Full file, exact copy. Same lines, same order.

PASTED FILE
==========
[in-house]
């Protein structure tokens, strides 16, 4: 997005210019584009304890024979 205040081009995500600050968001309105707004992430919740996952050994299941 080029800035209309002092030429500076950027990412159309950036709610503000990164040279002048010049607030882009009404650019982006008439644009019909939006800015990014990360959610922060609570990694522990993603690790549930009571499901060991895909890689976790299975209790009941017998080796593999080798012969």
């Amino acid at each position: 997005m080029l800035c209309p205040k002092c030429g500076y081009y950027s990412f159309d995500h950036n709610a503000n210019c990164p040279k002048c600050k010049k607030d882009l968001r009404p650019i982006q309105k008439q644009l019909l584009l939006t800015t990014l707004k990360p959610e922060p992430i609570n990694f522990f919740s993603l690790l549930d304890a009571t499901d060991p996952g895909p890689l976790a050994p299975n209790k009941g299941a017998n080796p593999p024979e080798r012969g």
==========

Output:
[in-house]
């Protein structure tokens, strides 16, 4: 997005210019584009304890024979 205040081009995500600050968001309105707004992430919740996952050994299941 080029800035209309002092030429500076950027990412159309950036709610503000990164040279002048010049607030882009009404650019982006008439644009019909939006800015990014990360959610922060609570990694522990993603690790549930009571499901060991895909890689976790299975209790009941017998080796593999080798012969």
């Amino acid at each position: 997005m080029l800035c209309p205040k002092c030429g500076y081009y950027s990412f159309d995500h950036n709610a503000n210019c990164p040279k002048c600050k010049k607030d882009l968001r009404p650019i982006q309105k008439q644009l019909l584009l939006t800015t990014l707004k990360p959610e922060p992430i609570n990694f522990f919740s993603l690790l549930d304890a009571t499901d060991p996952g895909p890689l976790a050994p299975n209790k009941g299941a017998n080796p593999p024979e080798r012969g």